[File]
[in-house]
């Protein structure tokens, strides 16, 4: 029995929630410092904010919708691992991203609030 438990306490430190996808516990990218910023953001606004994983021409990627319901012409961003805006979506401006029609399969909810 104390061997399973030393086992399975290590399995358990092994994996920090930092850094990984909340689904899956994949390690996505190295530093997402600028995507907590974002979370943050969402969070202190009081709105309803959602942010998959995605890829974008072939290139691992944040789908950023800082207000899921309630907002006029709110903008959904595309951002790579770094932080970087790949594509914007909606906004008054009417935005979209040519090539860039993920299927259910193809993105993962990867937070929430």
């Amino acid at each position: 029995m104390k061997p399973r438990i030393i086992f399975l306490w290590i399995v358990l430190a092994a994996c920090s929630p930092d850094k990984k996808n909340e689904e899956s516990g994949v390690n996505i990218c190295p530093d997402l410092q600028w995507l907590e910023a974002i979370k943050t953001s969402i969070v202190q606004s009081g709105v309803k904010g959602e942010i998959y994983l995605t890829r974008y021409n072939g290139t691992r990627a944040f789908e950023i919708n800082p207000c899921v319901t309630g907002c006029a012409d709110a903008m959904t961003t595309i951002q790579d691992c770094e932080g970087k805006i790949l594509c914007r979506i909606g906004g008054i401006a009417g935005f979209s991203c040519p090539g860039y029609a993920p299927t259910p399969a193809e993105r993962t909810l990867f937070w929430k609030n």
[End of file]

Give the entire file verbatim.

[in-house]
């Protein structure tokens, strides 16, 4: 029995929630410092904010919708691992991203609030 438990306490430190996808516990990218910023953001606004994983021409990627319901012409961003805006979506401006029609399969909810 104390061997399973030393086992399975290590399995358990092994994996920090930092850094990984909340689904899956994949390690996505190295530093997402600028995507907590974002979370943050969402969070202190009081709105309803959602942010998959995605890829974008072939290139691992944040789908950023800082207000899921309630907002006029709110903008959904595309951002790579770094932080970087790949594509914007909606906004008054009417935005979209040519090539860039993920299927259910193809993105993962990867937070929430």
């Amino acid at each position: 029995m104390k061997p399973r438990i030393i086992f399975l306490w290590i399995v358990l430190a092994a994996c920090s929630p930092d850094k990984k996808n909340e689904e899956s516990g994949v390690n996505i990218c190295p530093d997402l410092q600028w995507l907590e910023a974002i979370k943050t953001s969402i969070v202190q606004s009081g709105v309803k904010g959602e942010i998959y994983l995605t890829r974008y021409n072939g290139t691992r990627a944040f789908e950023i919708n800082p207000c899921v319901t309630g907002c006029a012409d709110a903008m959904t961003t595309i951002q790579d691992c770094e932080g970087k805006i790949l594509c914007r979506i909606g906004g008054i401006a009417g935005f979209s991203c040519p090539g860039y029609a993920p299927t259910p399969a193809e993105r993962t909810l990867f937070w929430k609030n």